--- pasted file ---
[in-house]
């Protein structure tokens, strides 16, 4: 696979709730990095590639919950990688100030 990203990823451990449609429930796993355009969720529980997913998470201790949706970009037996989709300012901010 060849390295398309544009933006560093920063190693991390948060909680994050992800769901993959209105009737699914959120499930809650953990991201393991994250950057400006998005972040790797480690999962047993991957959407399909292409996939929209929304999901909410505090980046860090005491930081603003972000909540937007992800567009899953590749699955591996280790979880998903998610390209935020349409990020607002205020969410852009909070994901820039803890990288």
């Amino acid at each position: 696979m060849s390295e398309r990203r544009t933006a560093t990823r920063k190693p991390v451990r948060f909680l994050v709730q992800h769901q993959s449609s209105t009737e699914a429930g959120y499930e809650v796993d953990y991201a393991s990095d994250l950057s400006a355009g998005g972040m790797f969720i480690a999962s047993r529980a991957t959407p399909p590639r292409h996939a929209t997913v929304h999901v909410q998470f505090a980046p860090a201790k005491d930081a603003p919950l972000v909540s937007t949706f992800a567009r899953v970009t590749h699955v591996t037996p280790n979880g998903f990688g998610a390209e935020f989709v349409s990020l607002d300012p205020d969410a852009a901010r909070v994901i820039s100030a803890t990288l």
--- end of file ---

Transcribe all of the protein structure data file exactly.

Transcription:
[in-house]
């Protein structure tokens, strides 16, 4: 696979709730990095590639919950990688100030 990203990823451990449609429930796993355009969720529980997913998470201790949706970009037996989709300012901010 060849390295398309544009933006560093920063190693991390948060909680994050992800769901993959209105009737699914959120499930809650953990991201393991994250950057400006998005972040790797480690999962047993991957959407399909292409996939929209929304999901909410505090980046860090005491930081603003972000909540937007992800567009899953590749699955591996280790979880998903998610390209935020349409990020607002205020969410852009909070994901820039803890990288």
């Amino acid at each position: 696979m060849s390295e398309r990203r544009t933006a560093t990823r920063k190693p991390v451990r948060f909680l994050v709730q992800h769901q993959s449609s209105t009737e699914a429930g959120y499930e809650v796993d953990y991201a393991s990095d994250l950057s400006a355009g998005g972040m790797f969720i480690a999962s047993r529980a991957t959407p399909p590639r292409h996939a929209t997913v929304h999901v909410q998470f505090a980046p860090a201790k005491d930081a603003p919950l972000v909540s937007t949706f992800a567009r899953v970009t590749h699955v591996t037996p280790n979880g998903f990688g998610a390209e935020f989709v349409s990020l607002d300012p205020d969410a852009a901010r909070v994901i820039s100030a803890t990288l």